Objectives: (a). To describe the glucose content of normal human airways secretions; (b). to observe the effects of hyperglycemia and airways inflammation on airways glucose.
Design: Observational studies.
Settings: (a). St George's Hospital Medical School; (b). diabetes mellitus outpatient clinics; (c). adult general intensive care unit.
Patients: Nineteen healthy volunteers, 24 volunteers with acute rhinitis, 20 patients with diabetes mellitus, and 60 patients admitted to a general adult intensive care unit.
Measurements: (a). Non-ventilated patients: simultaneous measurement of blood and nasal glucose concentrations; (b). ICU patients: simultaneous blood, nasal, and endotracheal (ET) glucose concentrations.
Results: Nasal glucose was undetectable in all healthy volunteers. Glucose was detected in 12/24 volunteers with acute viral rhinitis [1 (1-2) mmol l(-1)] and 18/20 people with diabetes [4 (2-7) mmol l(-1)]. Glucose was detected in the ET secretions of 31/60 ventilated patients on ICU. Patients with ET glucose had significantly higher blood glucose (9.8+/-0.4 mmol l(-1)) than patients without ET glucose (7.2+/-0.3 mmol l(-1), P<0.001), and all patients with blood glucose >10.1 mmol l(-1) had glucose in ET secretions. Enteral nutrition did not affect the presence or concentration of glucose in ET secretions.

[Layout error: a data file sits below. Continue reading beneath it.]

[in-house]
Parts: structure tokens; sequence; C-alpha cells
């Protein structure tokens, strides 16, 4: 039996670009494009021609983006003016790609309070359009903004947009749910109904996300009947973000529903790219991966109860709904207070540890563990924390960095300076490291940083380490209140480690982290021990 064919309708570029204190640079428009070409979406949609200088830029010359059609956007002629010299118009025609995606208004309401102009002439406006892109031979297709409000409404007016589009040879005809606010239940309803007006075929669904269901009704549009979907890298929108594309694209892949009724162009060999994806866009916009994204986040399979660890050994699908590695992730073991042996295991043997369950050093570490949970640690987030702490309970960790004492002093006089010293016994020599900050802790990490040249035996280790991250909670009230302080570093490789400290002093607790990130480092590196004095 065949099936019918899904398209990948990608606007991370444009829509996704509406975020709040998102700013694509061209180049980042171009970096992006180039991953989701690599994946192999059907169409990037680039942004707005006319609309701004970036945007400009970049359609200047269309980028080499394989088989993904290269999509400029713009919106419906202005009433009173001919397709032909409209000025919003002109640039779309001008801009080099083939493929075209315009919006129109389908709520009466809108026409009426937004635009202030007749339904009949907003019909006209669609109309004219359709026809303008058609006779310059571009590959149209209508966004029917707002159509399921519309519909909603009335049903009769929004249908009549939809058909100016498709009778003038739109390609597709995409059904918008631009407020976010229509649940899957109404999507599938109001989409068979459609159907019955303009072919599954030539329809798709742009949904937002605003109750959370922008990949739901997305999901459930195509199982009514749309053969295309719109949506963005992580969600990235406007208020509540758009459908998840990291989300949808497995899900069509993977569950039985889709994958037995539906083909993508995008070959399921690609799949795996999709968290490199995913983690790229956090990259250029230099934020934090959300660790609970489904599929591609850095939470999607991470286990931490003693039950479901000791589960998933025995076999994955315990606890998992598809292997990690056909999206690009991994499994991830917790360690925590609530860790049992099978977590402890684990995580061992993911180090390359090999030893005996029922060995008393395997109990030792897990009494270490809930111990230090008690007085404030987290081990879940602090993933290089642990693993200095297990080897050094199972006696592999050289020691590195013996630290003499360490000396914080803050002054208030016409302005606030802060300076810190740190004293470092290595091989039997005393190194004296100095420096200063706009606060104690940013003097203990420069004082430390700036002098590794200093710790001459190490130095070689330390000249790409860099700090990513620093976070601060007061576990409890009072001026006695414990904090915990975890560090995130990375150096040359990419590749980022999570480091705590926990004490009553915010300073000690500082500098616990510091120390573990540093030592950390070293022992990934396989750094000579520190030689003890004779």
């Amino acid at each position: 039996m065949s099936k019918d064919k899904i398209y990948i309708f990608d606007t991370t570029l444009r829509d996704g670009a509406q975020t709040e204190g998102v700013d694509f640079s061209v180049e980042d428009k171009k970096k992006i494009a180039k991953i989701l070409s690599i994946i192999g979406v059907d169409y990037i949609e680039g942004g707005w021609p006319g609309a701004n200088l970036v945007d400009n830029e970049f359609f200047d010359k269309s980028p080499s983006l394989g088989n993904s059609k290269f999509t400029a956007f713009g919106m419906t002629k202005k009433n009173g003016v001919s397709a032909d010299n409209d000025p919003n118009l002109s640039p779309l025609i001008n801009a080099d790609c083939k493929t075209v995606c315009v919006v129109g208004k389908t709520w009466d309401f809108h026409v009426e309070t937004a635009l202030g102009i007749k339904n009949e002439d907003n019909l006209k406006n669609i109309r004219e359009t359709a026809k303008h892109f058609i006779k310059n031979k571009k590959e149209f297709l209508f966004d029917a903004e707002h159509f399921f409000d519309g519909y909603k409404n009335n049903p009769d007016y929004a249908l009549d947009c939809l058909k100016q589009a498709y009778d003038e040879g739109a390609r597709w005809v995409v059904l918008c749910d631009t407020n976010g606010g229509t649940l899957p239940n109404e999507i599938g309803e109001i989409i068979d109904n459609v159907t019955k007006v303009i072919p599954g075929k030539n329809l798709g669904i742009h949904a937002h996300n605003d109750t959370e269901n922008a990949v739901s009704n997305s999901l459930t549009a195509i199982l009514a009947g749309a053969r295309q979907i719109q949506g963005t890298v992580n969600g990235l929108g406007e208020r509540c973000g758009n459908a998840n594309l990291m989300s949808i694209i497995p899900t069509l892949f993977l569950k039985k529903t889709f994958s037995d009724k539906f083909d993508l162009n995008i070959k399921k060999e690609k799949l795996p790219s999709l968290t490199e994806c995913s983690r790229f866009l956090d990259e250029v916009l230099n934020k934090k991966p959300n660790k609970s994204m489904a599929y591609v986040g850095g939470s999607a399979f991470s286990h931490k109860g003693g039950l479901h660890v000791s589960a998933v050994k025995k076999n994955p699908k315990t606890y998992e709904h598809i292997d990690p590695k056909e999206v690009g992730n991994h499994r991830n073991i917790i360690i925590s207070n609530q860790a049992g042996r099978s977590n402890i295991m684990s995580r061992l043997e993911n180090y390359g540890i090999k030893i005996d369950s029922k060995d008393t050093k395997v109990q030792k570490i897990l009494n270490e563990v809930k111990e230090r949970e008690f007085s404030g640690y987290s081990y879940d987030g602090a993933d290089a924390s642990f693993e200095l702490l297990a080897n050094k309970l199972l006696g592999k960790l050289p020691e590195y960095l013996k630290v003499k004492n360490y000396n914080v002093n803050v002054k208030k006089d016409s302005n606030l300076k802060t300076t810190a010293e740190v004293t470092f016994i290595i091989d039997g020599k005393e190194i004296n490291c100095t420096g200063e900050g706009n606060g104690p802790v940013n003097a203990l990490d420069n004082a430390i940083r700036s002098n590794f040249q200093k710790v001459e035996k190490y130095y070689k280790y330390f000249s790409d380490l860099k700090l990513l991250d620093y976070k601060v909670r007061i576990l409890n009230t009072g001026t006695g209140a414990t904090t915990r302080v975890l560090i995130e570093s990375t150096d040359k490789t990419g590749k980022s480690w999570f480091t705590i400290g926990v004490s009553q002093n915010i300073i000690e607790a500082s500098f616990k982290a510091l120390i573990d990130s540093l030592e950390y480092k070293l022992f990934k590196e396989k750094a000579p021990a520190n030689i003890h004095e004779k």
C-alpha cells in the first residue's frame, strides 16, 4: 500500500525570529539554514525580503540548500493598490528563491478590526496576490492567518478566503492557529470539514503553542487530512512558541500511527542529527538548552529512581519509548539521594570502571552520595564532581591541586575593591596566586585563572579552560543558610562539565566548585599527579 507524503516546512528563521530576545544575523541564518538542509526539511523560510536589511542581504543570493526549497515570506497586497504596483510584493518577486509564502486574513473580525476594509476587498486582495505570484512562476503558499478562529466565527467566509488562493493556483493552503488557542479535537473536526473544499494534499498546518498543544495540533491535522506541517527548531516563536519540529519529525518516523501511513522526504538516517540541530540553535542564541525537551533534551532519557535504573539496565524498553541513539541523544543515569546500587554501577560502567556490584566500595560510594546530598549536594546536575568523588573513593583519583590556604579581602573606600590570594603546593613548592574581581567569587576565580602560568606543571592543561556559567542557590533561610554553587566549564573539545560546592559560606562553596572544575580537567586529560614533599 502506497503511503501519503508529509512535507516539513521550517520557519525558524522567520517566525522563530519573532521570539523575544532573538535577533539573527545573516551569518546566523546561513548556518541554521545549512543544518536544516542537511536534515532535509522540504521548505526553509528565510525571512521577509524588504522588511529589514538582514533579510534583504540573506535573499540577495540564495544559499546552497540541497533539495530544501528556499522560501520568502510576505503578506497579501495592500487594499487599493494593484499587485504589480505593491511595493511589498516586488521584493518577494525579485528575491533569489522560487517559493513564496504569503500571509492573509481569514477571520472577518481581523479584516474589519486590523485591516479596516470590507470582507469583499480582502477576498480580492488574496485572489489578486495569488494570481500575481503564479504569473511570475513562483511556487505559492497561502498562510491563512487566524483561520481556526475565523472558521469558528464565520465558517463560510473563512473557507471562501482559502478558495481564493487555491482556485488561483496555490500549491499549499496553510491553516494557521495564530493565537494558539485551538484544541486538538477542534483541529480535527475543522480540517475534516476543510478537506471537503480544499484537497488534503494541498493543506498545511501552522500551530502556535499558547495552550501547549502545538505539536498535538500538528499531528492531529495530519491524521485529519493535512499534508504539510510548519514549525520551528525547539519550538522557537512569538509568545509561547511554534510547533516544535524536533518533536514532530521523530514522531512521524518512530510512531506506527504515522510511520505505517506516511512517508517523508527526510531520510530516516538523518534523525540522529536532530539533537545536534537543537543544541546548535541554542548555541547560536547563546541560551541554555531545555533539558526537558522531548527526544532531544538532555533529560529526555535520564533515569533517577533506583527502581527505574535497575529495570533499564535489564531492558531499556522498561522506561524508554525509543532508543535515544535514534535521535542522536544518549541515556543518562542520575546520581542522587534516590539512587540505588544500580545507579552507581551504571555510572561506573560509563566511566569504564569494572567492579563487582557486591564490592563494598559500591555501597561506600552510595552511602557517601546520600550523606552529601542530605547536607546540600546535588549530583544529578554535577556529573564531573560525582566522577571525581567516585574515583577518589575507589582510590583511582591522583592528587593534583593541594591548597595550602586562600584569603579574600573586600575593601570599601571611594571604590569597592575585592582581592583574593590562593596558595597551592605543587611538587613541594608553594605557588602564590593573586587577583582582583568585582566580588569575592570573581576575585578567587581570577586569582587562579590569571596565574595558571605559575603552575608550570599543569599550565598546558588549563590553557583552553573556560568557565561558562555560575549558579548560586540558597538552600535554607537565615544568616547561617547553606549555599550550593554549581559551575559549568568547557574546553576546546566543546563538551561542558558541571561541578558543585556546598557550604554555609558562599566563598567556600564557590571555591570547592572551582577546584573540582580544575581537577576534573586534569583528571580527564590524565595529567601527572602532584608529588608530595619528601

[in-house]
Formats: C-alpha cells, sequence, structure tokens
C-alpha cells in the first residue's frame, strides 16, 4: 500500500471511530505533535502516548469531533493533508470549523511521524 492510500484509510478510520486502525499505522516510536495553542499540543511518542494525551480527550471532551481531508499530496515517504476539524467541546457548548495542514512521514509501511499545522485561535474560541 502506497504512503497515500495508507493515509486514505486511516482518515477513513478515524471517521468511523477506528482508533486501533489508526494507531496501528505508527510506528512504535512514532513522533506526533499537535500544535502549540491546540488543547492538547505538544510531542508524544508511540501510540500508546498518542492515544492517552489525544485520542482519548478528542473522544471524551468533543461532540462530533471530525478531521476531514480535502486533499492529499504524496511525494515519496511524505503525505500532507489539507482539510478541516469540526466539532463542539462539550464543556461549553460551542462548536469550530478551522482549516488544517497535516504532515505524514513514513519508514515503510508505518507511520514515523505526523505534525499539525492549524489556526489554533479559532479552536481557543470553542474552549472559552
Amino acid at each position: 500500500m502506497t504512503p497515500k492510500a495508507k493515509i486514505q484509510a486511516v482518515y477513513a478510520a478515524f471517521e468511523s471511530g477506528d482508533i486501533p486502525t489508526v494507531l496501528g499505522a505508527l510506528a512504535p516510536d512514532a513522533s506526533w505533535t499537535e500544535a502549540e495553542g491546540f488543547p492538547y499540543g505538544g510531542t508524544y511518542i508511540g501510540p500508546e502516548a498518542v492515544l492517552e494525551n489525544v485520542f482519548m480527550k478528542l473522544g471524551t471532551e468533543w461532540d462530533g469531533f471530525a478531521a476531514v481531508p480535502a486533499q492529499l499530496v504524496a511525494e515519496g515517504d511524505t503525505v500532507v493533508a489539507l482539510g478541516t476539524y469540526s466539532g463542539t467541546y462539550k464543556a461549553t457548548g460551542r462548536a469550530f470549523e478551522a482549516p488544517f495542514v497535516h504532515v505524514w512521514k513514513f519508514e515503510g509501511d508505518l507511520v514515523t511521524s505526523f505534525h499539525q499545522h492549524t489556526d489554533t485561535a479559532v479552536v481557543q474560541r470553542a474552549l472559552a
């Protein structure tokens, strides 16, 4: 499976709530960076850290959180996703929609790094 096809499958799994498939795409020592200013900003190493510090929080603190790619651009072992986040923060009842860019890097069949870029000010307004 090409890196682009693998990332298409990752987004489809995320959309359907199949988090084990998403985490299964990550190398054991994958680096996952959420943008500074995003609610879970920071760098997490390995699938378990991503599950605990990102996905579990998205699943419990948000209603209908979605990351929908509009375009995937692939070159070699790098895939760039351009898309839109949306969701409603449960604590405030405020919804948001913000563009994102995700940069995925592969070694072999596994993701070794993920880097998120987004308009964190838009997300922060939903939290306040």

Conclusions: Glucose is not normally present in airways secretions, but appears where hyperglycaemia or epithelial inflammation occur. The detection of glucose cannot reliably be used to detect enteral feed aspiration.